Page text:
Using GRE Probability Questions to Catch Up

Do you struggle with the GRE’s time constraints? Do you have difficulties solving probability questions?

Yes? Fantastic! In this article, we’ll examine how probability questions can be a great opportunity to make up lost time.

Consider the following scenario:

It’s test day, and halfway through one of the quantitative reasoning sections, you find that you’re minutes behind AND a probability question has just appeared on the screen.

At this point, your options are:

1)    Work faster on the remaining questions (and risk making careless mistakes)

2)    Skip the question, and return to it later

3)    Guess and immediately make up the lost time  

Of course, all three options are less than perfect, but I’ll argue that option #3 (guessing) is the best approach, especially since we’re dealing with a probability question.

To illustrate this, try to answer the following question in 20 seconds or less:

From a group of 5 employees (Ann, Bea, Cam, Don and Ed), 2 people are randomly selected to attend a conference in Hawaii.  What is the probability that Ann and Bea are both selected?

(A) 0.1

(B) 0.2

(C) 0.25

(D) 0.35

(E) 0.65

If you’ve already identified probability as one of your weaknesses, and if you typically fall behind time-wise, this question is a gift because, within a matter of seconds, you should be able to eliminate 2 or 3 answer choices, make an educated guess and move on to a question that you have a better chance of solving.

The strategy relies on the fact that most people have an innate ability to judge the relative likelihood of an event. For example, even though we may not be able to calculate the exact probabilities, we know that rolling a die four times and getting a 6 each time is less likely than rolling 2 dice and getting a sum of 7.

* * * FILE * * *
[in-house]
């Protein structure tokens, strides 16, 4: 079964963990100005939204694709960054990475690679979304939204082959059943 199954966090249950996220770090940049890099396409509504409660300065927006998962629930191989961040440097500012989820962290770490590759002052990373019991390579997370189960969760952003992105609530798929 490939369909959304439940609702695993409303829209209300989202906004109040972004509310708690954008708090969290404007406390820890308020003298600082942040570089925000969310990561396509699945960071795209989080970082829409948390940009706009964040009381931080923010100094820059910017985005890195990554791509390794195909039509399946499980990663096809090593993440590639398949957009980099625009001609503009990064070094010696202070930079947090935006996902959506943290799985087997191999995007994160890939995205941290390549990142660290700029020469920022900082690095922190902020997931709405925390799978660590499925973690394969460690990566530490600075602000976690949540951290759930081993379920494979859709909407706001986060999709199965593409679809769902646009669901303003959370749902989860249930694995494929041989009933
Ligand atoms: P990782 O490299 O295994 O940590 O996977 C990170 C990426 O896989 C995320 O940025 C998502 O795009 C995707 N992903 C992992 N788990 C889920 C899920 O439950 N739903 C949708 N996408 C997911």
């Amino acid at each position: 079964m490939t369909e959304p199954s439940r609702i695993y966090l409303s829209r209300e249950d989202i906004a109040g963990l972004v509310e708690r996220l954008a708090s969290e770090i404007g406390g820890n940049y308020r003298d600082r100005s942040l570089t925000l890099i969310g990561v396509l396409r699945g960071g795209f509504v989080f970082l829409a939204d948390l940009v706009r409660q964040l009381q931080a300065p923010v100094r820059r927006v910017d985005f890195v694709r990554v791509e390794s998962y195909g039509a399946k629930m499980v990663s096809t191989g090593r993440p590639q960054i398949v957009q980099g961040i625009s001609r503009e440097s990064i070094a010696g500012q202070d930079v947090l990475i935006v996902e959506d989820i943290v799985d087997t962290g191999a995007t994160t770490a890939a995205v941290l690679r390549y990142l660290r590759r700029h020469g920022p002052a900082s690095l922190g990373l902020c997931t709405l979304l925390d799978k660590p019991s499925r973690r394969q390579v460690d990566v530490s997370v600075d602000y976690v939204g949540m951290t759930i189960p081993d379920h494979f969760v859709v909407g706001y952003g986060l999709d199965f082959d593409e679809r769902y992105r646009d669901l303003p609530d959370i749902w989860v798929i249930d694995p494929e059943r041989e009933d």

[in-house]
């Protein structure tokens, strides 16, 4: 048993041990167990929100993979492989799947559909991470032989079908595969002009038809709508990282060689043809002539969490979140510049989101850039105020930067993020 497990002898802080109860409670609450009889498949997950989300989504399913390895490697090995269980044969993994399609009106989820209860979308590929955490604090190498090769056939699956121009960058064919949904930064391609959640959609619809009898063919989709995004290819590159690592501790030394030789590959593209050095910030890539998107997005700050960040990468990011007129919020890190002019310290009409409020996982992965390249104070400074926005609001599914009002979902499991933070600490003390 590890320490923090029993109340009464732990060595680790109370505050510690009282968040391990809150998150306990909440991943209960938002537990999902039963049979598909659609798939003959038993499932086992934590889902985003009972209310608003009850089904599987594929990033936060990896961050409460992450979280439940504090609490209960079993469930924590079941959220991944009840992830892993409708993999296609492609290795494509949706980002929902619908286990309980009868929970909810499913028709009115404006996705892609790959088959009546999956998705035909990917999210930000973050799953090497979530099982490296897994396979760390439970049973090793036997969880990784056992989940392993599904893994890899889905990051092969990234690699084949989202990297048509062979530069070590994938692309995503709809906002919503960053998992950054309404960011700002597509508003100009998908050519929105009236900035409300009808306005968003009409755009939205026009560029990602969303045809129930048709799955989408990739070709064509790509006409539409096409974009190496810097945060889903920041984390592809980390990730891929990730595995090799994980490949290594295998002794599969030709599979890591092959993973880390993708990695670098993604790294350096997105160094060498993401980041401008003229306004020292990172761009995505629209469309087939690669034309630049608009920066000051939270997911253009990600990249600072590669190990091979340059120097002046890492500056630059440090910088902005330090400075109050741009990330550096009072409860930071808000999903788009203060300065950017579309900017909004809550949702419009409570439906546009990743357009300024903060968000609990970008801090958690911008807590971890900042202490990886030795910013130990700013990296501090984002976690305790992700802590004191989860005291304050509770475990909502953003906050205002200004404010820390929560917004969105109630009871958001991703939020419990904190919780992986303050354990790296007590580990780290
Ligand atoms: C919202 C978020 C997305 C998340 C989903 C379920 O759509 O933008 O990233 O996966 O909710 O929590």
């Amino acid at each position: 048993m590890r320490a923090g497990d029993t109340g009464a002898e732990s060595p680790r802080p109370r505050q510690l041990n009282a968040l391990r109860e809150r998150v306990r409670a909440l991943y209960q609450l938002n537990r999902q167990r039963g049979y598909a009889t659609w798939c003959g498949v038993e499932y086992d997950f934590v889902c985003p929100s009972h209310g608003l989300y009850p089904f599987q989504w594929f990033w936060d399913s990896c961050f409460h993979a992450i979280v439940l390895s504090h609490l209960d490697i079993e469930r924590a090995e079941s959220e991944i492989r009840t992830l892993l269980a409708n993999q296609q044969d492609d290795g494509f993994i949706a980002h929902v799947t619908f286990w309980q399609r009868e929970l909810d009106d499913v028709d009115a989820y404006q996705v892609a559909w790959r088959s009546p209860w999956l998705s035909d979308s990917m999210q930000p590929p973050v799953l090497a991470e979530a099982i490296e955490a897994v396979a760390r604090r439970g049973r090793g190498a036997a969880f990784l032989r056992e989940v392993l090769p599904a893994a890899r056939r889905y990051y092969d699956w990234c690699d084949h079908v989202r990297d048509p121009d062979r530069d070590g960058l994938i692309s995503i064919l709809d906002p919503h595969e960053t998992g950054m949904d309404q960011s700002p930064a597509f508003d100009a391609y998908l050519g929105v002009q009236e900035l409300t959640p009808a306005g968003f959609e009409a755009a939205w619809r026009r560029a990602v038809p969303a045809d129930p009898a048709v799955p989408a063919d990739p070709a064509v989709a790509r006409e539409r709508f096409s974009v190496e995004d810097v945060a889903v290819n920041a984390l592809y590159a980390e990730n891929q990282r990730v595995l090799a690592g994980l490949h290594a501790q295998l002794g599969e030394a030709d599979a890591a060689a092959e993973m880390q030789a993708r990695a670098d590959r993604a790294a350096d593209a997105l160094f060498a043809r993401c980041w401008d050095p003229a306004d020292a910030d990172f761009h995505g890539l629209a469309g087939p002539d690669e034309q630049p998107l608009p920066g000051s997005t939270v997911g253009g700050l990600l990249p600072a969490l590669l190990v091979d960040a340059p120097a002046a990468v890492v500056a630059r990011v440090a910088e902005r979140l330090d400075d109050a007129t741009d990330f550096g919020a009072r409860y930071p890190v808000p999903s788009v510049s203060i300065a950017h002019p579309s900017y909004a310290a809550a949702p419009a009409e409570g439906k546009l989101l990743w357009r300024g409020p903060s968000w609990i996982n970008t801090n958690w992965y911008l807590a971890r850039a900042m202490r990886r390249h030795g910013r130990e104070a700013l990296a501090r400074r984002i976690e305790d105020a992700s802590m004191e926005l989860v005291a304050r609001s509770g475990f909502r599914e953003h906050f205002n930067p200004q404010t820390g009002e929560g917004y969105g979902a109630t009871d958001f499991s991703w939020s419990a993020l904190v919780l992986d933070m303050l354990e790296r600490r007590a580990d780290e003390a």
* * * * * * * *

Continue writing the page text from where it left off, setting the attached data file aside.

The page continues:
So, for the question about the Hawaii conference, you can quickly use some intuition to eliminate answer choices that don’t feel right.

To begin, you might ask, “Is the probability of selecting Ann and Bea greater than 0.5 or less than 0.5?” If it feels less than 0.5 (which it is), eliminate E.

Of course, eliminating one measly answer choice doesn’t help a whole lot, so you’ll need to be much more aggressive. So, you might ask, “Does it seem very unlikely that Ann and Bea are both selected, or does it seem somewhat unlikely? Your answer will allow you to eliminate additional answer choices.

If it seems very unlikely that Ann and Bea are both selected, you might eliminate C, D and E, leaving yourself with a 50-50 chance of guessing the correct answer (all within seconds of reading the question!). If you’re less aggressive, you might eliminate just D and E. That’s still fine. Just remember that the goal is not to ensure that you correctly answer the question; the goal is to make up some much-needed time AND maximize your chances of guessing the correct answer.  

Finally, I’d like to remind you that, if you do somehow manage to make up all of your lost time, you can always return to the question later and try it again.

By the way, the correct answer to the question is A (0.1). 

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